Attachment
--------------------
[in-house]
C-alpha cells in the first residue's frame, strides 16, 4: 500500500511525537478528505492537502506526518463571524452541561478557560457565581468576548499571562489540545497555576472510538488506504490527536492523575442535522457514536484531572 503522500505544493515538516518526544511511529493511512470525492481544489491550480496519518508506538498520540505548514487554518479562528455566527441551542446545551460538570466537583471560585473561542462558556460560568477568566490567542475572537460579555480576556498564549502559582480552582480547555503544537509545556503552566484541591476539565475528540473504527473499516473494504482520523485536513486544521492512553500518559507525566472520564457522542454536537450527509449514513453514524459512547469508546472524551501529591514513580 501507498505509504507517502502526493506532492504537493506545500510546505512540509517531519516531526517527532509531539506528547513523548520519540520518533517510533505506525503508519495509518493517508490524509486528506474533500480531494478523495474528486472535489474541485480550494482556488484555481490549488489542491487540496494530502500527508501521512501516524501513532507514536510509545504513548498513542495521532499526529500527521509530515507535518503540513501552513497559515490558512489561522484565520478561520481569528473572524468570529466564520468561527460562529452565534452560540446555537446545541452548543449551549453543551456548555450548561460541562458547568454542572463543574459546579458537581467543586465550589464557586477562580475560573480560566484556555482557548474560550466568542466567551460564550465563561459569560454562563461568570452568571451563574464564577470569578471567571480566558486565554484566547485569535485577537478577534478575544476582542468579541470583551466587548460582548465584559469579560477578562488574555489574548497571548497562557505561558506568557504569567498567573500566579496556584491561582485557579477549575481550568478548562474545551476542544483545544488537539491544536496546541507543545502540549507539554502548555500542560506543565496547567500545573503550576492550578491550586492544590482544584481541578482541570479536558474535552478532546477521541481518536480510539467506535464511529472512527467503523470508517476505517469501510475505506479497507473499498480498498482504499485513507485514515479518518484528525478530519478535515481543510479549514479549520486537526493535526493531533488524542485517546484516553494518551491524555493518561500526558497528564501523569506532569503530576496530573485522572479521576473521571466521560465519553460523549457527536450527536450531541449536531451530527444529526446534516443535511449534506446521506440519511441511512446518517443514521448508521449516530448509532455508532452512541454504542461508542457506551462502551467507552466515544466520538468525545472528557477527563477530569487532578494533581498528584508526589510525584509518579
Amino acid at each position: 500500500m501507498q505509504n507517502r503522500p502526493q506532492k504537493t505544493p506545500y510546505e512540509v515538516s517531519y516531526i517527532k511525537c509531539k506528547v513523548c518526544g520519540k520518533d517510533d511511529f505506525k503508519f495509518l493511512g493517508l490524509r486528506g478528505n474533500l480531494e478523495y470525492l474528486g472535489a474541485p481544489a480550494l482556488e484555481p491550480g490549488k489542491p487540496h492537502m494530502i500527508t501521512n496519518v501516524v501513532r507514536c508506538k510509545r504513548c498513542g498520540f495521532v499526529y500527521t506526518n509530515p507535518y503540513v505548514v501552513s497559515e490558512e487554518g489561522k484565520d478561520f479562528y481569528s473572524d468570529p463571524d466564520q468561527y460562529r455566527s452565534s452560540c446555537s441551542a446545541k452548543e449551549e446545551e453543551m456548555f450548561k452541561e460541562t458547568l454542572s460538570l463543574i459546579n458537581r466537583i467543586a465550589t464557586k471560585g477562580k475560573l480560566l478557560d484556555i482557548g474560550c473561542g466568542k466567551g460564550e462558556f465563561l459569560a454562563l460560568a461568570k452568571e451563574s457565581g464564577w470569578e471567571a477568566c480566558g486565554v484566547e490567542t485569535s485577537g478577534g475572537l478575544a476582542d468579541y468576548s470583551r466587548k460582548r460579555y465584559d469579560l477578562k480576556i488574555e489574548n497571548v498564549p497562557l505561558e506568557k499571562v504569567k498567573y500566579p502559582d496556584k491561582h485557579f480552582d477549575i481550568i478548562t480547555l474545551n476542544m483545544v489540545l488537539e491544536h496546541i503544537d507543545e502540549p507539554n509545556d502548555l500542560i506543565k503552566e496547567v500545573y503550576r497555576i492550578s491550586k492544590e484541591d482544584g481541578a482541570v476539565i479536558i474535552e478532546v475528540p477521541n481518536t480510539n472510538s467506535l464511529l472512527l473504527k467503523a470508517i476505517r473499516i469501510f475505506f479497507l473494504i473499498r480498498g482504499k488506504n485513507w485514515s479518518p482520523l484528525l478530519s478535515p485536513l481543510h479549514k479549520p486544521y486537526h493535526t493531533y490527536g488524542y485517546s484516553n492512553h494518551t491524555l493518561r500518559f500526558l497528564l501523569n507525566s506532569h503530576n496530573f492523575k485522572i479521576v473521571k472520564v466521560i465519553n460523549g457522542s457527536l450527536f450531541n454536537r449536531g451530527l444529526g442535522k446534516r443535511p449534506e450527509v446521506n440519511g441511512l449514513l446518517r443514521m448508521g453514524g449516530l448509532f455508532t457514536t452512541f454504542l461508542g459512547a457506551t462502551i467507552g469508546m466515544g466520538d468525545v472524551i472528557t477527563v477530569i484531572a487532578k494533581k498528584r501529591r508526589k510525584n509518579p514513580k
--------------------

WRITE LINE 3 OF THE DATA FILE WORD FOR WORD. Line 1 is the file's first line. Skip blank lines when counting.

Amino acid at each position: 500500500m501507498q505509504n507517502r503522500p502526493q506532492k504537493t505544493p506545500y510546505e512540509v515538516s517531519y516531526i517527532k511525537c509531539k506528547v513523548c518526544g520519540k520518533d517510533d511511529f505506525k503508519f495509518l493511512g493517508l490524509r486528506g478528505n474533500l480531494e478523495y470525492l474528486g472535489a474541485p481544489a480550494l482556488e484555481p491550480g490549488k489542491p487540496h492537502m494530502i500527508t501521512n496519518v501516524v501513532r507514536c508506538k510509545r504513548c498513542g498520540f495521532v499526529y500527521t506526518n509530515p507535518y503540513v505548514v501552513s497559515e490558512e487554518g489561522k484565520d478561520f479562528y481569528s473572524d468570529p463571524d466564520q468561527y460562529r455566527s452565534s452560540c446555537s441551542a446545541k452548543e449551549e446545551e453543551m456548555f450548561k452541561e460541562t458547568l454542572s460538570l463543574i459546579n458537581r466537583i467543586a465550589t464557586k471560585g477562580k475560573l480560566l478557560d484556555i482557548g474560550c473561542g466568542k466567551g460564550e462558556f465563561l459569560a454562563l460560568a461568570k452568571e451563574s457565581g464564577w470569578e471567571a477568566c480566558g486565554v484566547e490567542t485569535s485577537g478577534g475572537l478575544a476582542d468579541y468576548s470583551r466587548k460582548r460579555y465584559d469579560l477578562k480576556i488574555e489574548n497571548v498564549p497562557l505561558e506568557k499571562v504569567k498567573y500566579p502559582d496556584k491561582h485557579f480552582d477549575i481550568i478548562t480547555l474545551n476542544m483545544v489540545l488537539e491544536h496546541i503544537d507543545e502540549p507539554n509545556d502548555l500542560i506543565k503552566e496547567v500545573y503550576r497555576i492550578s491550586k492544590e484541591d482544584g481541578a482541570v476539565i479536558i474535552e478532546v475528540p477521541n481518536t480510539n472510538s467506535l464511529l472512527l473504527k467503523a470508517i476505517r473499516i469501510f475505506f479497507l473494504i473499498r480498498g482504499k488506504n485513507w485514515s479518518p482520523l484528525l478530519s478535515p485536513l481543510h479549514k479549520p486544521y486537526h493535526t493531533y490527536g488524542y485517546s484516553n492512553h494518551t491524555l493518561r500518559f500526558l497528564l501523569n507525566s506532569h503530576n496530573f492523575k485522572i479521576v473521571k472520564v466521560i465519553n460523549g457522542s457527536l450527536f450531541n454536537r449536531g451530527l444529526g442535522k446534516r443535511p449534506e450527509v446521506n440519511g441511512l449514513l446518517r443514521m448508521g453514524g449516530l448509532f455508532t457514536t452512541f454504542l461508542g459512547a457506551t462502551i467507552g469508546m466515544g466520538d468525545v472524551i472528557t477527563v477530569i484531572a487532578k494533581k498528584r501529591r508526589k510525584n509518579p514513580k